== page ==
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"Listen to the music," they sang. And why should direct marketers listen to the music...?


Because the great composers are masters at creating tension to bring you along into the piece and then putting you at ease within specific movements. It is this dueling dialectic that creates great direct mail as well.
I hadn't thought much about tension as a key factor in driving response until I did a workshop for one of MooreWallace Response Marketing Services' clients with Allan Gross. Allan, long-time marketing strategist with the company, possesses an extraordinary knowledge of what works and what doesn't. He believes that if you don't create tension on the outer envelope, you won't get it opened.
There are a plethora of marketing strategies you can take in a package .... invitation, assumptive, professional courtesy, savings, challenge, urgency, and, of course, official. Whichever you choose, just make sure the envelope creates the tension.
For example, let's say you're offering a free seminar for Trump Institute on "The Way to Wealth." An invitation strategy would be suitable. You certainly want Donald Trump's name on the corner card. If you mail in an ivory envelope, address in a handwriting font, and your only teaser copy is R.S.V.P., that creates tension. The recipient wants to know "Why is the Donald writing to me? What am I being invited to?"
If, on the other hand, your teaser copy is "You're invited to a free seminar on building your wealth," there is much less tension. The recipient knows the deal.
Once you get someone inside the envelope, you play both the heavy, somber chords and the lilts. Your Johnson box might, for example, raise a problem or possible problem. This causes tension. You can ease that tension immediately with copy like:
Now you can solve your compliance problems quickly and
easily with help from ABC software. Read how, and learn
about a special offer that adds to your savings.

What you want to do in most of your copy is get people to relax about your product and what it can do for them, ease any fears of responding or ordering. The place for the requiem is when you talk about the consequences of not responding, and you can build this tension by throwing in response/deadline dates.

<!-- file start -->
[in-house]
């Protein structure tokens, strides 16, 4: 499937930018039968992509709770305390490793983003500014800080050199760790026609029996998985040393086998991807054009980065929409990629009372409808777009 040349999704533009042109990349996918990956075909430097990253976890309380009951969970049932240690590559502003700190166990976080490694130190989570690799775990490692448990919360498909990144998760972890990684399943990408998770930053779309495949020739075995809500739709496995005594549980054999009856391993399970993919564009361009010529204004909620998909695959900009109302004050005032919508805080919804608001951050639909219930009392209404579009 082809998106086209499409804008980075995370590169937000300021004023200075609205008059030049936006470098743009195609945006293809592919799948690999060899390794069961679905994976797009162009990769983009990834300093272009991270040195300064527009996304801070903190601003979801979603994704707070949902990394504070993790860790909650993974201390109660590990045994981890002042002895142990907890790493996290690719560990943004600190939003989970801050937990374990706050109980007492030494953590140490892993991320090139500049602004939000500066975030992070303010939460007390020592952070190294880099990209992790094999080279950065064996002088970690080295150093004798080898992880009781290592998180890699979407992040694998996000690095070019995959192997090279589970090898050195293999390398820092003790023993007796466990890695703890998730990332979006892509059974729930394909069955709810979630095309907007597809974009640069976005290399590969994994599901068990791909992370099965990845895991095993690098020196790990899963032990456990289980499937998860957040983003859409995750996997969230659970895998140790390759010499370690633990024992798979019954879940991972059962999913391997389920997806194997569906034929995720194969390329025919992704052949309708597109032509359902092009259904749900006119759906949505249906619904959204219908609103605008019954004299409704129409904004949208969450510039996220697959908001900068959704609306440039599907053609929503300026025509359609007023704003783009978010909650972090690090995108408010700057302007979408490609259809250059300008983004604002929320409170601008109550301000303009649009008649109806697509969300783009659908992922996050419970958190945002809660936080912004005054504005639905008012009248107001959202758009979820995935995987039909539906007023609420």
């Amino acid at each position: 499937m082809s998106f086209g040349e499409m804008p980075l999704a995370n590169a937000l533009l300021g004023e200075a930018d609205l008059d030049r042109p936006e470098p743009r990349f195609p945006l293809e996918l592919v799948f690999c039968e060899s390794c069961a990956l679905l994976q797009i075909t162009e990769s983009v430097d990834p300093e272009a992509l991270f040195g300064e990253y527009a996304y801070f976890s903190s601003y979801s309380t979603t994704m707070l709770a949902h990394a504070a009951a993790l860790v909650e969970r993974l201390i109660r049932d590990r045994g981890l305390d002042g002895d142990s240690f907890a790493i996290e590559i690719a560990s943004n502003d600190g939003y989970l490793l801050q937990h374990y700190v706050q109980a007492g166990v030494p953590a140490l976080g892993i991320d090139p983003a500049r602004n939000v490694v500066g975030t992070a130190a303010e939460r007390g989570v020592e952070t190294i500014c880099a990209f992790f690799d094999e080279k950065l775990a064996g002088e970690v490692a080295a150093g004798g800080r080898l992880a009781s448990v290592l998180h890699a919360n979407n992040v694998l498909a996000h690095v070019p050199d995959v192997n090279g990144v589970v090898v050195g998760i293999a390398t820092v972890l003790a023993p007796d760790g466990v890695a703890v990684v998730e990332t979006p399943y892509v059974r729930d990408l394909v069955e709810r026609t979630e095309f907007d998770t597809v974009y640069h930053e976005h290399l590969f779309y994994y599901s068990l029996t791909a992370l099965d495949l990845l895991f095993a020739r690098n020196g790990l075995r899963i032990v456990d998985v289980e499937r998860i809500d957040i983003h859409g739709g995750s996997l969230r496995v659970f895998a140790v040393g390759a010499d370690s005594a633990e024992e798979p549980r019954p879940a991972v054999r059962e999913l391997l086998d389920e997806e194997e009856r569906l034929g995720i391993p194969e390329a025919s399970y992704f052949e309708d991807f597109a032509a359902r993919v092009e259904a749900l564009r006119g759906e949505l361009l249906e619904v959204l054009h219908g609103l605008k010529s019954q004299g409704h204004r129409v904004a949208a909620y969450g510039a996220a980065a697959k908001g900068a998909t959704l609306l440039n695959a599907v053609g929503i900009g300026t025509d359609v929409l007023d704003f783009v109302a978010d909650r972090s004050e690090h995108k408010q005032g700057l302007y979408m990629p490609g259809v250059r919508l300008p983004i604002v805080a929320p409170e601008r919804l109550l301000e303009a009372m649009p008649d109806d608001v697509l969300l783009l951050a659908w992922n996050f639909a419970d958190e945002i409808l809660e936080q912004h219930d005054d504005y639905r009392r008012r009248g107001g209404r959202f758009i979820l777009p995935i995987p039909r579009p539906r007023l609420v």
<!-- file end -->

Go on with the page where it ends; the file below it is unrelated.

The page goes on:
You can build tension on the front cover of a brochure with photos alone, or with photos and copy. The Lift Letter is a classic case of creating tension on the outside panel and then relieving it inside.
In the Trump example above, for instance, the outer panel of the Lift Letter might say,
Will you register for the Donald Trump Way to Wealth
Seminar in the next 24 hours? If your answer is "No,"
Mr. Trump has an idea for you.

Almost like the opening notes of Beethoven's Fifth. You have to find out what comes after.
On the response form, you create tension with deadline dates, or other limits to the offer (a Fast 50 offer will do that nicely). Otherwise, the rest of the response form has to be an exercise in relaxation .... a superb andante or maybe even adagio.
One of the ways to create tension is by getting readers angry about a particular situation .... the cost of health insurance, for example. They can begin relieving the tension by responding.

Continue reading "Advice to Direct Marketers from the Doobie Brothers" ... Read the full article

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ABOUT THE AUTHOR

Lee Marc Stein is a direct marketing consultant and copywriter with over 40 years experience. He has developed and executed direct marketing programs for a wide variety of marketers in the publishing, insurance and financial services, nonprofit, technology, and business-to-business arenas. Current clients include Effectiveness Solutions Research, Entertainment Publications, Long Island Children’s Museum, National Grants Conferences, Rickard List Marketing, Travelers Insurance, and a number of direct response agencies.

As a direct response agency executive, Lee worked with companies like Chase, Colonial Penn Auto Insurance, Dial Corporation, Hertz, Mead Johnson, The Money Store, and U.S. Airways. He also held marketing management positions at Standard & Poor’s, BusinessWeek, and McGraw-Hill Information Systems Company.

Lee taught at NYU and Hofstra, and has spoken at 100+ industry conferences. He was a Founder of the Long Island Direct Marketing Association, and is currently on the Board of Directors of the Direct Marketing Association of Long Island.